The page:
Dumb question-Cold backed horses

Aleka81

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I know this is probably a daft question but is it possible for a horse to become cold backed. ie not cold backed from the start.
And if it is what sort of things would you say that caused it?
Thanks guys
 

Pearlsasinger

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I used to have one, we bought her as rising 4. We realised that she had changed shape and needed a new saddle, that sorted it for a while. Then years later, when she was a nightmare to do anything with, we realised that she could not eat sugar/cereals. Her skin was very sensitive (among other things) and that meant that she didn't like you putting anything on her and fastening it, saddle/rugs/etc.
IMO there is no such condition as 'cold-backed' really BUT there are horses who for various reasons are uncomfortable when being saddled. The answer is to find out what is causing the problem. Easier said than done in many cases!
 

Halfstep

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Various things spring to mind:

Kissing spines.

Soft tissue damage or strain to the ligaments in the back.

Feet or leg problems leading to extreme tension/muscle spasm in the back.

Damage to the big nerve that runs close to the surface of the skin right where the girth goes.

Skin problems - rain scald or allergies (even long healed).

could go on.........
 

Aleka81

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Hmm

Reason I ask is new mare has been a nightmare as C you already know!

The thing I have now noticed is once five or so minutes of work have been done she is absolutely fine. This improvement has come since the last back treatment and two weeks off plus a week of bute which I stopped ten days ago. Still having her back done regularly. Saddle is not perfect but the riser pad makes it almost spot on. She will have a new saddle if she stays with me. Long story!!

Haven't really got tonnes of cash to investigate the problems....
 

Aleka81

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[ QUOTE ]

Skin problems - rain scald or allergies (even long healed).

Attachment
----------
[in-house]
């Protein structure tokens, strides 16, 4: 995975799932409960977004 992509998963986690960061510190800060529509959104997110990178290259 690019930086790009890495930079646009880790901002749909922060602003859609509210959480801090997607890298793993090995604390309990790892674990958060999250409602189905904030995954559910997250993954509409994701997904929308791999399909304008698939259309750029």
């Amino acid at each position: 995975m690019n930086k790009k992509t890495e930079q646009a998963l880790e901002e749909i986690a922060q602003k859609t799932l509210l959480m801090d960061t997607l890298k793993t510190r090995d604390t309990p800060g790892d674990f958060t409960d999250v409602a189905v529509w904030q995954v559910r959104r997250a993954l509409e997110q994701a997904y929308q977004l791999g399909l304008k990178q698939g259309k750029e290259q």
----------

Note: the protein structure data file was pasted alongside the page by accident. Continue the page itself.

could go on.........

[/ QUOTE ]

Good point on this!
The skin has improved and is not even visible now.
But I see what your saying..
 

Halfstep

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Probably a case of tension/anticipation of pain. If you are keeping her, perhaps get her looked at, at the very least back x-rays. if its mild kissing spines a few injections and some careful remedial work should sort it.

Is there any chance that she would long rein? Its a brilliant way to get them to relax over the back and stretch - but from what you say I'd guess she would need to be taught to do it and might object strongly at first!
 

Halfstep

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[ QUOTE ]
[ QUOTE ]

Skin problems - rain scald or allergies (even long healed).

could go on.........

[/ QUOTE ]

Good point on this!
The skin has improved and is not even visible now.
But I see what your saying..

[/ QUOTE ]

Perhaps a sheepskin pad between the skin and the saddle might be worth a try.
 

Aleka81

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Ooohh C hadn't thought about long reining. Will give that a bash this week I think.

I'm planning on making the decision about keeping her in the next week or so.

Any ideas on the cost of the x rays?

And yes to sheepskin! Will steal Berties for a while and see if that helps.
x
 

charlie55

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If there is no such thing as cold backed, what could be wrong is a horse passed a vetting, and even had an equine back surgeon look at his back and couldnt find any reason for arching his back for the first 5 mins when you mount??? Just curious x
 

Aleka81

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Was this directed at me??
If it was I didn't say I had had her looked at by a surgeon or had her vetted
smile.gif


Off topic slightly..halfstep is coming to see my mare at 2pm! How exciting!!
 

Bosworth

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Was the saddle on the horse when he was vetted? was the rider on board? In many cases there is actually nothing physically wrong with the horse - but there is with the saddle. Tacks in the panels, serious lumps on the tree chunks of 'stuff' in the flocking. broken tree. welding in the head plate. Or simply a saddle that does not fit the horse. As a result the horse will show pain as the saddle goes on and then for the first five or ten minutes until the pressure dissipates the pain. Imagine a toothache - it hurts - press it hard with a finger - it initially is very painful but then the pressure makes the pain go. That is the same effect when a saddle is placed on a horses back which hurts it. Ride it for five mins and the back then goes down. So if this was the case - the horse will show no symptoms when shown to the vet with no saddle on.
 

Persephone

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[ QUOTE ]
Various things spring to mind:

Kissing spines.

Soft tissue damage or strain to the ligaments in the back.

Feet or leg problems leading to extreme tension/muscle spasm in the back.

Damage to the big nerve that runs close to the surface of the skin right where the girth goes.

Skin problems - rain scald or allergies (even long healed).

could go on.........

[/ QUOTE ]

Gastric Ulcers too
 
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